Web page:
The tennis warm-up—that obligatory 10 minutes spent with an opponent right before the match—is among the most misunderstood elements of the sport.
For one, it's not a warm-up. The real work happens long before the players crack open that can of new balls and take a few practice serves.
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"That time spent with your opponent is really just to get used to the court and the environment, but it's not a warm-up," says Bill Wright, former men's tennis head coach at University of California at Berkeley and the University of Arizona.
"When you watch Rafael Nadal and Roger Federer warm up before a big match remember this is just window dressing," Wright says. "The real warm-up, when they literally recreate and practice every shot possible and play it out a million different ways, happened two hours before."
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Most players don't have time to put in a Nadal-style warm-up.
Here are a few tips and tricks to turn that flimsy pre-match practice into an efficient warm-up that will improve your game.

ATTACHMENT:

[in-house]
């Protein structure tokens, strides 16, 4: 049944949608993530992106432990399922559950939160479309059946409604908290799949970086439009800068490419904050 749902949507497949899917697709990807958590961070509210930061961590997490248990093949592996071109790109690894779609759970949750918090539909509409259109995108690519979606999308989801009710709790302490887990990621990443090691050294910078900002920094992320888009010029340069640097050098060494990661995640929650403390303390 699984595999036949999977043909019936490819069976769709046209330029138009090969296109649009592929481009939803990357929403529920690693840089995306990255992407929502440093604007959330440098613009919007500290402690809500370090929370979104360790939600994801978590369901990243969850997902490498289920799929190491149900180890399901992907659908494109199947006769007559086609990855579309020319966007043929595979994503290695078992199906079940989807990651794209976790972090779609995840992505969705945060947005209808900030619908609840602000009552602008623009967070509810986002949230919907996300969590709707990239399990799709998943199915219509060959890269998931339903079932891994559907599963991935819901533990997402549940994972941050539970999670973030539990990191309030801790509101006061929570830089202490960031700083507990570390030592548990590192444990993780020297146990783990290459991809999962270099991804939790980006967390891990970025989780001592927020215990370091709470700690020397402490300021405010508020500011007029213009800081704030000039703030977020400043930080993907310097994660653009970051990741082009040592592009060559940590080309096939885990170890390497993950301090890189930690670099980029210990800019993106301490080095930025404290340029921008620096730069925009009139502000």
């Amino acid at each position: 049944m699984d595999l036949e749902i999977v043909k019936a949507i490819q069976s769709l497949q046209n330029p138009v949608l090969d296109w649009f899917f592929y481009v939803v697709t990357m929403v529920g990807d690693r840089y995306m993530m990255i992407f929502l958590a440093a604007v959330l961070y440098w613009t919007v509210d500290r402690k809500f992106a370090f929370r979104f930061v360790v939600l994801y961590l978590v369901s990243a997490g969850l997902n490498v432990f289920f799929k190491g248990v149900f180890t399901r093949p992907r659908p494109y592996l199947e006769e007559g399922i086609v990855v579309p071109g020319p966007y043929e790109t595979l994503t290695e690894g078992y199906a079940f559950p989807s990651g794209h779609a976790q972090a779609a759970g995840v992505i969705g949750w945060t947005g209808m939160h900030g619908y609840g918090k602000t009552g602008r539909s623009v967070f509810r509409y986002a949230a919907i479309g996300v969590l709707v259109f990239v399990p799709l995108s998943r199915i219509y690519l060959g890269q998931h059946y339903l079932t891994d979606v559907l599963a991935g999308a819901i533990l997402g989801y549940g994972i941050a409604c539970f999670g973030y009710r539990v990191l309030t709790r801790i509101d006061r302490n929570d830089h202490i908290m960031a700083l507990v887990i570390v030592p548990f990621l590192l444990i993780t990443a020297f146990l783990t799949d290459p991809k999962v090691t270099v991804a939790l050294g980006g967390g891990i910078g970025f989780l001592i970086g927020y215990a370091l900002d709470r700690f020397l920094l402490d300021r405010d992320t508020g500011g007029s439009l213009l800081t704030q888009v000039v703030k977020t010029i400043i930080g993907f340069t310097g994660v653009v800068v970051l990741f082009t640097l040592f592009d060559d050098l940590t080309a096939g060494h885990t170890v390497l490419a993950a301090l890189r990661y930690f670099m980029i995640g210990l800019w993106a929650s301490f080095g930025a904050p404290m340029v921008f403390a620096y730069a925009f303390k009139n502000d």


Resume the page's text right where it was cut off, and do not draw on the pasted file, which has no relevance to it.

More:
From the first shot of the match, a player has to be ready to react quickly, Wright says. And yet most players walk right out onto court, take some practice shots and start playing.
"Your body isn't ready, your muscles aren't ready," says Wright, who was named NCAA Coach of the Year during his 12-year stint at Cal State.
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Before the match, give yourself five minutes to work up a little sweat. Skip or jog around the court, shuffle, do grapevines or try butt kicks.
Use the Back Fence
Most tennis courts are surrounded by a chain-link fence to keep those balls from wandering. Who knew it was the perfect stretching tool?
Stretch your arms over your head and grab hold of the fence. Keep holding as you plant your feet and push back, almost into a sitting position.